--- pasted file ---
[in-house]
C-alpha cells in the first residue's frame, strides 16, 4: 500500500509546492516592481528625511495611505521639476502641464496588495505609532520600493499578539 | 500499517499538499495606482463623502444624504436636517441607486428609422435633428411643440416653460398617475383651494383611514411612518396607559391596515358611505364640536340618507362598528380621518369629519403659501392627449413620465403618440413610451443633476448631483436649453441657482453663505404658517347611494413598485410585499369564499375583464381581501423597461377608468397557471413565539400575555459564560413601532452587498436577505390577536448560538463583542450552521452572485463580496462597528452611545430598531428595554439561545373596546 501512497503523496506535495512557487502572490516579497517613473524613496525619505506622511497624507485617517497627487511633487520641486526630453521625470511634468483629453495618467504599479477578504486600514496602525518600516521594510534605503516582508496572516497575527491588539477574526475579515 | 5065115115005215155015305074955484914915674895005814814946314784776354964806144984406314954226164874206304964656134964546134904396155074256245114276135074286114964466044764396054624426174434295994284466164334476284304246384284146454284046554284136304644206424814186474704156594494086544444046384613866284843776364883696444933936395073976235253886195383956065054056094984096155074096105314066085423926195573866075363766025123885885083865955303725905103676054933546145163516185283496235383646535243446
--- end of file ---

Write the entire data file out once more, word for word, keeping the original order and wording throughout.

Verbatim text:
[in-house]
C-alpha cells in the first residue's frame, strides 16, 4: 500500500509546492516592481528625511495611505521639476502641464496588495505609532520600493499578539 | 500499517499538499495606482463623502444624504436636517441607486428609422435633428411643440416653460398617475383651494383611514411612518396607559391596515358611505364640536340618507362598528380621518369629519403659501392627449413620465403618440413610451443633476448631483436649453441657482453663505404658517347611494413598485410585499369564499375583464381581501423597461377608468397557471413565539400575555459564560413601532452587498436577505390577536448560538463583542450552521452572485463580496462597528452611545430598531428595554439561545373596546 501512497503523496506535495512557487502572490516579497517613473524613496525619505506622511497624507485617517497627487511633487520641486526630453521625470511634468483629453495618467504599479477578504486600514496602525518600516521594510534605503516582508496572516497575527491588539477574526475579515 | 5065115115005215155015305074955484914915674895005814814946314784776354964806144984406314954226164874206304964656134964546134904396155074256245114276135074286114964466044764396054624426174434295994284466164334476284304246384284146454284046554284136304644206424814186474704156594494086544444046384613866284843776364883696444933936395073976235253886195383956065054056094984096155074096105314066085423926195573866075363766025123885885083865955303725905103676054933546145163516185283496235383646535243446